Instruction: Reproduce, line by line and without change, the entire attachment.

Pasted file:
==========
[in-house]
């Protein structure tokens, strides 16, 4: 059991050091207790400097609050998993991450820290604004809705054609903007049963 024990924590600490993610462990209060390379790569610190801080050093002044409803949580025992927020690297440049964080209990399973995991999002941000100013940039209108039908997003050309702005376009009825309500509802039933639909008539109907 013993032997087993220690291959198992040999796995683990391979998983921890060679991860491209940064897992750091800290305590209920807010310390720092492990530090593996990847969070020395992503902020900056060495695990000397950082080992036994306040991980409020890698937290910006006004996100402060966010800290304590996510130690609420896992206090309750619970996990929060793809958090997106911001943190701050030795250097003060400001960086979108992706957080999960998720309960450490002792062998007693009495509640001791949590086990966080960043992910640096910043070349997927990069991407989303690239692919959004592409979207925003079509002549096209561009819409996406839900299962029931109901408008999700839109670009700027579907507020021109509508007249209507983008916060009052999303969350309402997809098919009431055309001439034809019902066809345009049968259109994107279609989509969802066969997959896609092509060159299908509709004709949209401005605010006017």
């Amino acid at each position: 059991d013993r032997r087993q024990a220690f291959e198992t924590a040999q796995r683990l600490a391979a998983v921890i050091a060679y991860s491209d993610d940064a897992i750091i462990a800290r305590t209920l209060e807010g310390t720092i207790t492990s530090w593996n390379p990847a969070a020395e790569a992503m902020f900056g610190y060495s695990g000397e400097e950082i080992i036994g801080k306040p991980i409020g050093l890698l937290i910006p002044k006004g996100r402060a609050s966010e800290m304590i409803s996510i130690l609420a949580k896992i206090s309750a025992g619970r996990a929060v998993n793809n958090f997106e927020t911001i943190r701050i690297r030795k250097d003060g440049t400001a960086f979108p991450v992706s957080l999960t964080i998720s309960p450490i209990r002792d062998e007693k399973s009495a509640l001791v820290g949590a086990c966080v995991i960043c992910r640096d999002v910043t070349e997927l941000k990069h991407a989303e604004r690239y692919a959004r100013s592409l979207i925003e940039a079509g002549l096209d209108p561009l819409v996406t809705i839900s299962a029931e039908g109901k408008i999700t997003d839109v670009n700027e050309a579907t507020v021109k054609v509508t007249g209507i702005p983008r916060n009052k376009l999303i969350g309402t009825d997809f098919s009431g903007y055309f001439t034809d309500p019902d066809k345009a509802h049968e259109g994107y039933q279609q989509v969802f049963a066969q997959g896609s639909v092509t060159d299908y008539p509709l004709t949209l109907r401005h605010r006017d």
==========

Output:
[in-house]
């Protein structure tokens, strides 16, 4: 059991050091207790400097609050998993991450820290604004809705054609903007049963 024990924590600490993610462990209060390379790569610190801080050093002044409803949580025992927020690297440049964080209990399973995991999002941000100013940039209108039908997003050309702005376009009825309500509802039933639909008539109907 013993032997087993220690291959198992040999796995683990391979998983921890060679991860491209940064897992750091800290305590209920807010310390720092492990530090593996990847969070020395992503902020900056060495695990000397950082080992036994306040991980409020890698937290910006006004996100402060966010800290304590996510130690609420896992206090309750619970996990929060793809958090997106911001943190701050030795250097003060400001960086979108992706957080999960998720309960450490002792062998007693009495509640001791949590086990966080960043992910640096910043070349997927990069991407989303690239692919959004592409979207925003079509002549096209561009819409996406839900299962029931109901408008999700839109670009700027579907507020021109509508007249209507983008916060009052999303969350309402997809098919009431055309001439034809019902066809345009049968259109994107279609989509969802066969997959896609092509060159299908509709004709949209401005605010006017």
């Amino acid at each position: 059991d013993r032997r087993q024990a220690f291959e198992t924590a040999q796995r683990l600490a391979a998983v921890i050091a060679y991860s491209d993610d940064a897992i750091i462990a800290r305590t209920l209060e807010g310390t720092i207790t492990s530090w593996n390379p990847a969070a020395e790569a992503m902020f900056g610190y060495s695990g000397e400097e950082i080992i036994g801080k306040p991980i409020g050093l890698l937290i910006p002044k006004g996100r402060a609050s966010e800290m304590i409803s996510i130690l609420a949580k896992i206090s309750a025992g619970r996990a929060v998993n793809n958090f997106e927020t911001i943190r701050i690297r030795k250097d003060g440049t400001a960086f979108p991450v992706s957080l999960t964080i998720s309960p450490i209990r002792d062998e007693k399973s009495a509640l001791v820290g949590a086990c966080v995991i960043c992910r640096d999002v910043t070349e997927l941000k990069h991407a989303e604004r690239y692919a959004r100013s592409l979207i925003e940039a079509g002549l096209d209108p561009l819409v996406t809705i839900s299962a029931e039908g109901k408008i999700t997003d839109v670009n700027e050309a579907t507020v021109k054609v509508t007249g209507i702005p983008r916060n009052k376009l999303i969350g309402t009825d997809f098919s009431g903007y055309f001439t034809d309500p019902d066809k345009a509802h049968e259109g994107y039933q279609q989509v969802f049963a066969q997959g896609s639909v092509t060159d299908y008539p509709l004709t949209l109907r401005h605010r006017d």